laurence.horn at YALE.EDU
Thu Nov 16 06:10:08 UTC 2000
At 7:25 PM +0100 11/16/00, Grant Barrett wrote:
>On jeudi 16 novembre 2000 16:46, James Smith
><jsmithjamessmith at YAHOO.COM> wrote:
>>Most of us are introduced to Eli Whitney and his
>>cotton gin in elementary school. The name "cotton
>>gin" puzzled me because the only "gin" I knew of was
>>the drink. I finally connected "gin" with "engine"
>>after several years.
>I always thought it was somehow connected to the spinning jenny (jinny? ginny?
>genny?) which in turn was related name-wise to a ginny mule which
>might have powered the
>thing or its predecessor. But that's all old memories and
>half-thoughts so I dunno.
The OED has a whole bunch of "gin"s, all representing an aphetic form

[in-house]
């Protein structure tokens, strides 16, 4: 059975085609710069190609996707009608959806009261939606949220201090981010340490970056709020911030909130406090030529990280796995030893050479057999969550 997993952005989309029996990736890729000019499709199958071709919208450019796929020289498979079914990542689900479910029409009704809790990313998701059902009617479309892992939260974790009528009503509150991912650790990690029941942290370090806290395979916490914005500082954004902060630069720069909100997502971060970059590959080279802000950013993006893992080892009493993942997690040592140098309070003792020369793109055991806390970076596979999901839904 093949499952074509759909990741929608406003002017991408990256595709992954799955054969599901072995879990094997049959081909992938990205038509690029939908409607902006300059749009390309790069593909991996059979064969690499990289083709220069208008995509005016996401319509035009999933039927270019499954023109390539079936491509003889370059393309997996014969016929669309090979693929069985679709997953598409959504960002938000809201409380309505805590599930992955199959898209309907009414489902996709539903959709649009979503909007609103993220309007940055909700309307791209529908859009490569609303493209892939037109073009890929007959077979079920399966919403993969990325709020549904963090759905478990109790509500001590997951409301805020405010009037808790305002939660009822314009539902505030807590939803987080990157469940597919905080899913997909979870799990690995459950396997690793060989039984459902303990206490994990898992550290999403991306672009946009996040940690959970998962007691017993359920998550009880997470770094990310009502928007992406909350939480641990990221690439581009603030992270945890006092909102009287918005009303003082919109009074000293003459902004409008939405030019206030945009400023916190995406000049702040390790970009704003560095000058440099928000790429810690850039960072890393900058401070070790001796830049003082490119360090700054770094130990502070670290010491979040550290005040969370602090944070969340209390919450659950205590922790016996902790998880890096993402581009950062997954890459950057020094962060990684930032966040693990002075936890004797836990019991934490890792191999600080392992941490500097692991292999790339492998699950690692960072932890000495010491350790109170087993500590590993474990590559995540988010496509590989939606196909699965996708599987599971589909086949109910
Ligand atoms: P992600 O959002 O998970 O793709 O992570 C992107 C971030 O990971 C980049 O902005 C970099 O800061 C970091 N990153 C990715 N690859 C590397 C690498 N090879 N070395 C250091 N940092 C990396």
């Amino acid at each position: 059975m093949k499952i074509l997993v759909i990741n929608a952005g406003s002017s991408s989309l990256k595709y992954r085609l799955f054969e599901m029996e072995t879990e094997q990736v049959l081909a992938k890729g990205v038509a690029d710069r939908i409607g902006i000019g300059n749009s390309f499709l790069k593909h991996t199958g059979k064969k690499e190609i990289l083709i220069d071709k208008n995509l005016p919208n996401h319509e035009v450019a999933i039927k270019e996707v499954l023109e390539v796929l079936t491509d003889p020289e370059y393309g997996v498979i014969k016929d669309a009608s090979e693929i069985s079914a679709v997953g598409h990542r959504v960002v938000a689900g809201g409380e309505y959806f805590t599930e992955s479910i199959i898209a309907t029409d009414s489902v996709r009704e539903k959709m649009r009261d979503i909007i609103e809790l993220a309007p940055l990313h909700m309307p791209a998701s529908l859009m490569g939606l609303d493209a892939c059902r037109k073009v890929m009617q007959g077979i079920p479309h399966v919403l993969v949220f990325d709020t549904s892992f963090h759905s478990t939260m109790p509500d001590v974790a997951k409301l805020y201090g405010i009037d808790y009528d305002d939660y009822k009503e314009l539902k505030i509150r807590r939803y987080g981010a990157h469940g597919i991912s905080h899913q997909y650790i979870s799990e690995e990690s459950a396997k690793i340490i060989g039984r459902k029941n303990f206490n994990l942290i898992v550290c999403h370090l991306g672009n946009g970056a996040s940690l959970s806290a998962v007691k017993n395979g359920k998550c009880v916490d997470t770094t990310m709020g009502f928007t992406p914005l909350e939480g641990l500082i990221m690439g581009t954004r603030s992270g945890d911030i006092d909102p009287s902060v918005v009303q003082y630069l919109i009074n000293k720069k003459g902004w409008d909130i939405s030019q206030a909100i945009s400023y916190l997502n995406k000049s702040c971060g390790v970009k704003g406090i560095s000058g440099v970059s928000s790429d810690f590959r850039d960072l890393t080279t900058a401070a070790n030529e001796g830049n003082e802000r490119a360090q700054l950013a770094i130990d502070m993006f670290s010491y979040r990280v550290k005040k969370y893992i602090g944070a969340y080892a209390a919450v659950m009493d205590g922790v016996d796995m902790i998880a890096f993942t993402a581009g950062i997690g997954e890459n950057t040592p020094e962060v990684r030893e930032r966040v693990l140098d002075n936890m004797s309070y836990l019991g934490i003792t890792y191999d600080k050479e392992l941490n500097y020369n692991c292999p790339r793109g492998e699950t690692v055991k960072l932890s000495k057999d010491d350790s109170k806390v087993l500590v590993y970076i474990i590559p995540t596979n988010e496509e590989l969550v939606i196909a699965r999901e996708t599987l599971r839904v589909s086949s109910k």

of "engine" or of the Old French "engin"; many senses relate to
machines, devices, or contrivances of various sorts, including the
cotton gin. The "jenny" of "spinning jenny" is not taken to be
related to "gin", but to derive directly from the girl's name,
although "the reason for this use of the personal name is uncertain".
If your scoring at home, the spinning jenny was patented by
Hargreaves in 1770, the cotton gin in 1796.
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